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Originally posted by ifoundtheanswers
Just lookin there a couple of minutes ago and i happend upon this sohowww.nascom.nasa.gov...
sorry don't know how to copy and paste images or anything yet, still new at all this.
but yet another square cut out....
Originally posted by DantesPeak
I would hardly call a c class flare 'overdrive'.
Some data dropouts will occur during satellite eclipses.
It must be spring. This is the time of year when the sun, Earth, and NASA's Solar Dynamics Observatory in geosynchronous orbit can line up for spectacular sun-Earth eclipses. Only around equinoxes does this phenomenon occur. SDO took this picture of the sun partially blocked by our own planet on March 13th: Every day from now until April 2, 2011, there will be a short break in the data flow as the Earth moves between SDO and the sun. The length of an eclipse can be as long as 72 minutes and they happen at about midnight at the SDO ground station in Las Cruces, NM (0700 UT). Never before has missing data looked so good.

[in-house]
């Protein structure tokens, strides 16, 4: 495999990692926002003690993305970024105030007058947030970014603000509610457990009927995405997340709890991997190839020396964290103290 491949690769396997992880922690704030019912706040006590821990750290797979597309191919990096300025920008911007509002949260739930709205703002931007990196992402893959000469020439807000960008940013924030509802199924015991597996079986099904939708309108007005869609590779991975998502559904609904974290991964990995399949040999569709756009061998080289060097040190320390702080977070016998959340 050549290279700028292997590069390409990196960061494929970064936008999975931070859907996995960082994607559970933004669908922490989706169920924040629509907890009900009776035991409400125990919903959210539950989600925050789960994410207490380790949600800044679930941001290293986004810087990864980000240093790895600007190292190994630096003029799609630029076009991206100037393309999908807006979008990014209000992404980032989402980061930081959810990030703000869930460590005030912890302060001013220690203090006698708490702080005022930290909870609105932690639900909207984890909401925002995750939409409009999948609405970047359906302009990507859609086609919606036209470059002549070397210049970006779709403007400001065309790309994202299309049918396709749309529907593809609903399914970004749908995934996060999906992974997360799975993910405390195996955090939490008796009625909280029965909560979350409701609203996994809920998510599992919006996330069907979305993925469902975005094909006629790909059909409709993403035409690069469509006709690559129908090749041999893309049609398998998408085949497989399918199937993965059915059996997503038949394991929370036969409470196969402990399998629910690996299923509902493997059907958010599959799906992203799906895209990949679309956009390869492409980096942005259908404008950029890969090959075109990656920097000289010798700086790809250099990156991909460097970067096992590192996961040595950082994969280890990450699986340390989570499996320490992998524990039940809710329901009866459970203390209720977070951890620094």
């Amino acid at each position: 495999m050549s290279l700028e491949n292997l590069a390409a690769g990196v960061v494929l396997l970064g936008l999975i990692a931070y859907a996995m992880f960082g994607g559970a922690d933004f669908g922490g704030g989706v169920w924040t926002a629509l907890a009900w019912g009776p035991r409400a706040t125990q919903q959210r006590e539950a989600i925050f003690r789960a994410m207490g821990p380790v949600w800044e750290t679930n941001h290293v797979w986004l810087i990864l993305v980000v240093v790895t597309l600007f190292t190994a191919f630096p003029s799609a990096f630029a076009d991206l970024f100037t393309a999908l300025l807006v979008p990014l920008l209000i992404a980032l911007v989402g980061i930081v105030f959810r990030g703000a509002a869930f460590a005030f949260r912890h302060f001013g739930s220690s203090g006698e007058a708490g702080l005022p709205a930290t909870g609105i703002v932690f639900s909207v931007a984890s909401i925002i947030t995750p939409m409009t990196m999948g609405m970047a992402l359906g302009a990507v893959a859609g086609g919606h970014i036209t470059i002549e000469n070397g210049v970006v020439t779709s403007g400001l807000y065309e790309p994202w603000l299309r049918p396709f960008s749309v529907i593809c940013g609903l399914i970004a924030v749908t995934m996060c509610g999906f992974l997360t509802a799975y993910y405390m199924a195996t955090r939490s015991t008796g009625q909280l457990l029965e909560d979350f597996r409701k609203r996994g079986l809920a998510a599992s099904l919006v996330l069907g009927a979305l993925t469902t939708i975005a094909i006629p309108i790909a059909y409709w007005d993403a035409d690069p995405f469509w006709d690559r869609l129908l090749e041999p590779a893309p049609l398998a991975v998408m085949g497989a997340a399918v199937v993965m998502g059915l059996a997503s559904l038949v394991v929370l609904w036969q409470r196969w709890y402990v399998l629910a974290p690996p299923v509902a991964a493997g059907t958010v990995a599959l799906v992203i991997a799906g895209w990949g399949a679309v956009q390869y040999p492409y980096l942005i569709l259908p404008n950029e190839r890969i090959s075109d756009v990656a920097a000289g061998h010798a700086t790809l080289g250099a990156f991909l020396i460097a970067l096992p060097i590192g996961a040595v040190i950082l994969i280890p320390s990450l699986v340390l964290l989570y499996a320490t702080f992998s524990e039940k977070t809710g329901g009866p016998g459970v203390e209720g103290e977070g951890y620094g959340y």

Originally posted by PureET
I was observing the X-ray monitors for the sun, and was amazed by what I saw.
In over four years of monitoring, i've never seen anything like this.
The graph just stopped spiking!
It is now a stable line in the C-class flare range.
Well what this all basically means is that instead of the occasional spike in energy,
the sun is throwing CONSTANT C-class flare energy directed onto a point in space!
If we are in the path of such a energy beam, we'd get fried!
If it is the WHOLE sun is sending this out 360 degrees then we will be in SERIOUS trouble!
The GOES X-ray flux plots contain 1 and 5 minute averages of solar X-rays in the 1-8 Angstrom (0.1-0.8 nm) and 0.5-4.0 Angstrom (0.05-0.4 nm) passbands.
Red is for 0.8 nm and blue for 0.4 :-)
The GOES X-ray Flux 3-day plot contains 5 minute averages of solar X-ray output.
The GOES X-ray flux 6-day plot contains 1 minute averages of solar X-rays
What is happening?!edit on 16-3-2011 by PureET because: (no reason given)